Thursday 28th of January 2021

barney between a steel cauldron and a small clay tea pot (probably made in china)....


Prime Minister Scott Morrison and Australia's top diplomat, Frances Adamson, have both set out a vision for Australia that accepts the old order is changing.

In a speech to a British think tank, Morrison sent a message to China that Australia will not be America's "deputy sheriff" and Canberra will not be making decisions based on a choice between Washington and Beijing.

Meanwhile, Adamson candidly argued that Australia "is not about imposing our views on others", adding that "an era within which we felt comfortable has passed".

She isn't telling us anything we shouldn't already have known, but when it comes to China, Australia has been a slow learner. 

Our strategy has been caught between what former prime minister Tony Abbott once described as a mixture of "fear and greed".

The messaging has at times been cringe-inducing. When I lived in China, I lost count of the number of times I heard visiting politicians or business leaders talk about "exploiting" the relationship. We got rich and we assumed China would become just like us.


Read more:

Until Australia gives up its "Five-Eyes" intelligence status, all the words in the world by ScoMo of not being the "deputy bozo" are as uselessly noisy as an empty packet of chips being crushed...



Australian PM Scott Morrison has demanded an official apology from China, after its foreign ministry spokesman urged a probe into recent war crimes allegations with an illustration of a soldier holding a knife to a child's throat.

“Shocked by murder of Afghan civilians and prisoners by Australian soldiers,” Beijing’s foreign ministry spokesman, Zhao Lijian, said in a Tweet on Monday morning.

We strongly condemn such acts, and call for holding them accountable

READ MORE: NINE Aussie soldiers take their own lives as a war crimes scandal morphs into shambles, with top brass shielded & squaddies blamed

The post was illustrated with a photo collage of a soldier in Australian military uniform holding a knife to a child’s throat, with a caption that read ‘Don't be afraid, we are coming to bring you peace!’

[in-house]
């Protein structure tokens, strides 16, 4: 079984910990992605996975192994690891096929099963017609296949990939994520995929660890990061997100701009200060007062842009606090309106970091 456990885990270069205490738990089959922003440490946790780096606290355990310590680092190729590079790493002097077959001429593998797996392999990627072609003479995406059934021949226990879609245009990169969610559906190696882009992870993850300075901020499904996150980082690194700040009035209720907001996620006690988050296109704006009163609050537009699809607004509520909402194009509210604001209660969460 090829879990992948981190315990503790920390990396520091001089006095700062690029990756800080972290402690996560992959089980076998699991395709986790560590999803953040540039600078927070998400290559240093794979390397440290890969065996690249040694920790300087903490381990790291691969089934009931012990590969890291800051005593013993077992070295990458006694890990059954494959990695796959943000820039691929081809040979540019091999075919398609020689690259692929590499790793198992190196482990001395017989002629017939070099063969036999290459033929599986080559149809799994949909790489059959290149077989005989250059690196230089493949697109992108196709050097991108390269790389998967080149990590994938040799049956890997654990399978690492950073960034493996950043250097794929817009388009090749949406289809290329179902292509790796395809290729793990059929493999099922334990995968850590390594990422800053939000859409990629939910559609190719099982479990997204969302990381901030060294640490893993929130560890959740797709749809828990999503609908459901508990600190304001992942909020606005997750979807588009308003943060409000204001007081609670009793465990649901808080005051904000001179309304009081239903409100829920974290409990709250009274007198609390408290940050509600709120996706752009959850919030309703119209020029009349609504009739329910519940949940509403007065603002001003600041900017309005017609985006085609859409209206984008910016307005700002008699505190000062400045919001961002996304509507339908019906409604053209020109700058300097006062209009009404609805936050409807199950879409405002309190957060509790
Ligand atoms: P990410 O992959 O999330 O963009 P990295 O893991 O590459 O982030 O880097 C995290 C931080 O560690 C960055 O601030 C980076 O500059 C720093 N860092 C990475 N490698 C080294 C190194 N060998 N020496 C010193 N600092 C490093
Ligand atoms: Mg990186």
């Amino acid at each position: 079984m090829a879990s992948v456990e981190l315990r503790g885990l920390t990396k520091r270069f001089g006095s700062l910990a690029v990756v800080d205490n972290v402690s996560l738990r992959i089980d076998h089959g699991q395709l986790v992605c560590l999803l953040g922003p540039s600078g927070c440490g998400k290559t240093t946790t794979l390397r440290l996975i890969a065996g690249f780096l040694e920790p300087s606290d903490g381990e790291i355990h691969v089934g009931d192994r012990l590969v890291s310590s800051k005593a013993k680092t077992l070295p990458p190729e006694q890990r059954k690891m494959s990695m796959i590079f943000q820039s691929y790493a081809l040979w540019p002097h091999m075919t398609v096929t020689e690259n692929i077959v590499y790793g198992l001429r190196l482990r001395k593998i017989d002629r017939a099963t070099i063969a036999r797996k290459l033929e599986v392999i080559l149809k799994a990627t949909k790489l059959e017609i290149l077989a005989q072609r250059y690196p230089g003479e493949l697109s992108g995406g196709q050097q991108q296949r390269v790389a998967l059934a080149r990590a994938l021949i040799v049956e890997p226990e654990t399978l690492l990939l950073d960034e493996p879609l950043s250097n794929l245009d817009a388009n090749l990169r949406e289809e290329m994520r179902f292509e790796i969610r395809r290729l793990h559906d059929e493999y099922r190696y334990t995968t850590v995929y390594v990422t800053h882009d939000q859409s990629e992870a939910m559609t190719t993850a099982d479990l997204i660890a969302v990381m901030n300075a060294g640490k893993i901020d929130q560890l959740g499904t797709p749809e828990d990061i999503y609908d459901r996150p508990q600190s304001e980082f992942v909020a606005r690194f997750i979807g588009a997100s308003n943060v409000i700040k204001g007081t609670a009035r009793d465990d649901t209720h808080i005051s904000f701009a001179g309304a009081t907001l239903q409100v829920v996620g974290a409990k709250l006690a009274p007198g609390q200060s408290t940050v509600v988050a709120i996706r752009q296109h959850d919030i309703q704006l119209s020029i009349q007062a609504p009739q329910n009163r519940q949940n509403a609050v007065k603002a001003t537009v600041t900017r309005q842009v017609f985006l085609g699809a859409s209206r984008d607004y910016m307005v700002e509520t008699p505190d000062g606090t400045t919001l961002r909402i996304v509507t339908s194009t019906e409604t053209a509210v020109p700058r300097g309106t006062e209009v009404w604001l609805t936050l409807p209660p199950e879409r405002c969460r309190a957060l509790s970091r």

Read more:


See also:


chinese diplomats leaked an extraordinary list of grievances with australia...


what are we doing in afghanistan again?... ah, chasing bin laden in the national interest...


from John R....

While Prime Minister, “Metternich” Morrison, thinks that a cartoon depicting an Australian soldier holding a bayonet to the throat of a child is “contemptable” & “utterly outrageous”, many might wonder how the children murdered by Australian forces in Afghanistan might have felt at the time  (“Chinese digitally altered picture of soldier 'repugnant’”, Canberra Times, November 30th).In the echo chamber that passes for Parliament these days, great independent voices for reason & restraint from all sides could be heard echoing Morrison’s confected outrage, with the alleged “Opposition Leader”, Anthony Albanese, who tried but failed to out virtue-signal the Prime Minister, describing it as “gratuitous, inflammatory & deeply offensive".


Meanwhile, not a syllable uttered by either of the self-righteous hypocrites about the torture of Julian Assange by our “special friends”, Great Britain & the good old USA.


People in glass houses …




Hear hear, John... G



an ugly image indeed...

China’s foreign ministry has rejected calls from the Australian prime minister to apologise over an inflammatory tweet over war crimes allegations, insisting it is Australia that should be saying sorry for the loss of life in Afghanistan.

The Australian prime minister, Scott Morrison, had demanded the Chinese government apologise and take down a “repugnant” foreign ministry tweet that depicted an Australian soldier cutting the throat of a civilian in Afghanistan.

As the outrage over the digitally altered image threatened to sink already tense relations between the two countries to a new low, Morrison said on Monday the Chinese government “should be totally ashamed of this post”, which he said diminished Beijing on the world stage.

He said his government – which has been at odds with Beijing over a range of trade actions taken by China against Australian exports over the course of this year – was conveying its outrage directly to the Chinese ambassador to Australia and would also contact Twitter to demand it take down the post “in the interest of decency”.


Read more:


Read from top.




Question: Have Australian soldiers killed kids (and women) in Afghanistan?

Answer: Yes. In "combat" situation, when Australian soldiers were "searching for Taliban fighters"... in Afghan villages, mostly at night, where there were no Taliban fighters around and "plenty of misunderstanding" of the situation...

War is a bitch for all concerned.